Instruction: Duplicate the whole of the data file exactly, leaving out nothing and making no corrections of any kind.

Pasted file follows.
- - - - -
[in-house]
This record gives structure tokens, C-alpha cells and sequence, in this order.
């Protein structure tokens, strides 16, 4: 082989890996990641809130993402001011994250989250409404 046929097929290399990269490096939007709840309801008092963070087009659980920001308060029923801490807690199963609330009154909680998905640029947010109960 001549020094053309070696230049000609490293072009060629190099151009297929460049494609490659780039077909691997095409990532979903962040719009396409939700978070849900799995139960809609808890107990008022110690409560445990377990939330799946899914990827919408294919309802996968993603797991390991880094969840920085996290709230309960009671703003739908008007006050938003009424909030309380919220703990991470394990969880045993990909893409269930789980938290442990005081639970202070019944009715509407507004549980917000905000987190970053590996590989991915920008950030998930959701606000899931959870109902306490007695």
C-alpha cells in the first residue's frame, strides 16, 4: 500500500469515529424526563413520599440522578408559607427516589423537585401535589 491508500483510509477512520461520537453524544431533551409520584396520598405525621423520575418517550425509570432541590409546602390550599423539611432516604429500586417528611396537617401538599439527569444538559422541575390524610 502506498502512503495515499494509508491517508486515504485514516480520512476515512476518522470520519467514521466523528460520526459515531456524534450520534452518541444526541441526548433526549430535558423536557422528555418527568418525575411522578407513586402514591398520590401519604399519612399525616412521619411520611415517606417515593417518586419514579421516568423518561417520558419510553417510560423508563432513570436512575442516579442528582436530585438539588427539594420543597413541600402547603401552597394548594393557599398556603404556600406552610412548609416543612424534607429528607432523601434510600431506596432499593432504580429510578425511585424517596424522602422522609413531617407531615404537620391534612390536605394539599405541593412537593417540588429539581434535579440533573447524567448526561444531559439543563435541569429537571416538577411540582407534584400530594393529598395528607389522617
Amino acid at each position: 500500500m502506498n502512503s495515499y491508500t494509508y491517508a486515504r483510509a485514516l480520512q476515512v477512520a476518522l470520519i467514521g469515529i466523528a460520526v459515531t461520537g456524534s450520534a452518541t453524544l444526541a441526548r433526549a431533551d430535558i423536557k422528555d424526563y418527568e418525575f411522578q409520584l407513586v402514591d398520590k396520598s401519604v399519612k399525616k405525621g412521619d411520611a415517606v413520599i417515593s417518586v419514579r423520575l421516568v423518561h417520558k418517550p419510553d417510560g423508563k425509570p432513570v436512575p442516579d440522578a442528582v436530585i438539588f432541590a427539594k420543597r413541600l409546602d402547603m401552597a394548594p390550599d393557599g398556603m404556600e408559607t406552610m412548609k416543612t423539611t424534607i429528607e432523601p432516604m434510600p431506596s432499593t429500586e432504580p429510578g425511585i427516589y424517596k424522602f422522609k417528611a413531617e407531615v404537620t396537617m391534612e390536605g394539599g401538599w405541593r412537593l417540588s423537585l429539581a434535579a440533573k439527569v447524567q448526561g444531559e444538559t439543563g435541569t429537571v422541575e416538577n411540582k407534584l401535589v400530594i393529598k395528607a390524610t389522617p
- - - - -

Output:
[in-house]
This record gives structure tokens, C-alpha cells and sequence, in this order.
């Protein structure tokens, strides 16, 4: 082989890996990641809130993402001011994250989250409404 046929097929290399990269490096939007709840309801008092963070087009659980920001308060029923801490807690199963609330009154909680998905640029947010109960 001549020094053309070696230049000609490293072009060629190099151009297929460049494609490659780039077909691997095409990532979903962040719009396409939700978070849900799995139960809609808890107990008022110690409560445990377990939330799946899914990827919408294919309802996968993603797991390991880094969840920085996290709230309960009671703003739908008007006050938003009424909030309380919220703990991470394990969880045993990909893409269930789980938290442990005081639970202070019944009715509407507004549980917000905000987190970053590996590989991915920008950030998930959701606000899931959870109902306490007695």
C-alpha cells in the first residue's frame, strides 16, 4: 500500500469515529424526563413520599440522578408559607427516589423537585401535589 491508500483510509477512520461520537453524544431533551409520584396520598405525621423520575418517550425509570432541590409546602390550599423539611432516604429500586417528611396537617401538599439527569444538559422541575390524610 502506498502512503495515499494509508491517508486515504485514516480520512476515512476518522470520519467514521466523528460520526459515531456524534450520534452518541444526541441526548433526549430535558423536557422528555418527568418525575411522578407513586402514591398520590401519604399519612399525616412521619411520611415517606417515593417518586419514579421516568423518561417520558419510553417510560423508563432513570436512575442516579442528582436530585438539588427539594420543597413541600402547603401552597394548594393557599398556603404556600406552610412548609416543612424534607429528607432523601434510600431506596432499593432504580429510578425511585424517596424522602422522609413531617407531615404537620391534612390536605394539599405541593412537593417540588429539581434535579440533573447524567448526561444531559439543563435541569429537571416538577411540582407534584400530594393529598395528607389522617
Amino acid at each position: 500500500m502506498n502512503s495515499y491508500t494509508y491517508a486515504r483510509a485514516l480520512q476515512v477512520a476518522l470520519i467514521g469515529i466523528a460520526v459515531t461520537g456524534s450520534a452518541t453524544l444526541a441526548r433526549a431533551d430535558i423536557k422528555d424526563y418527568e418525575f411522578q409520584l407513586v402514591d398520590k396520598s401519604v399519612k399525616k405525621g412521619d411520611a415517606v413520599i417515593s417518586v419514579r423520575l421516568v423518561h417520558k418517550p419510553d417510560g423508563k425509570p432513570v436512575p442516579d440522578a442528582v436530585i438539588f432541590a427539594k420543597r413541600l409546602d402547603m401552597a394548594p390550599d393557599g398556603m404556600e408559607t406552610m412548609k416543612t423539611t424534607i429528607e432523601p432516604m434510600p431506596s432499593t429500586e432504580p429510578g425511585i427516589y424517596k424522602f422522609k417528611a413531617e407531615v404537620t396537617m391534612e390536605g394539599g401538599w405541593r412537593l417540588s423537585l429539581a434535579a440533573k439527569v447524567q448526561g444531559e444538559t439543563g435541569t429537571v422541575e416538577n411540582k407534584l401535589v400530594i393529598k395528607a390524610t389522617p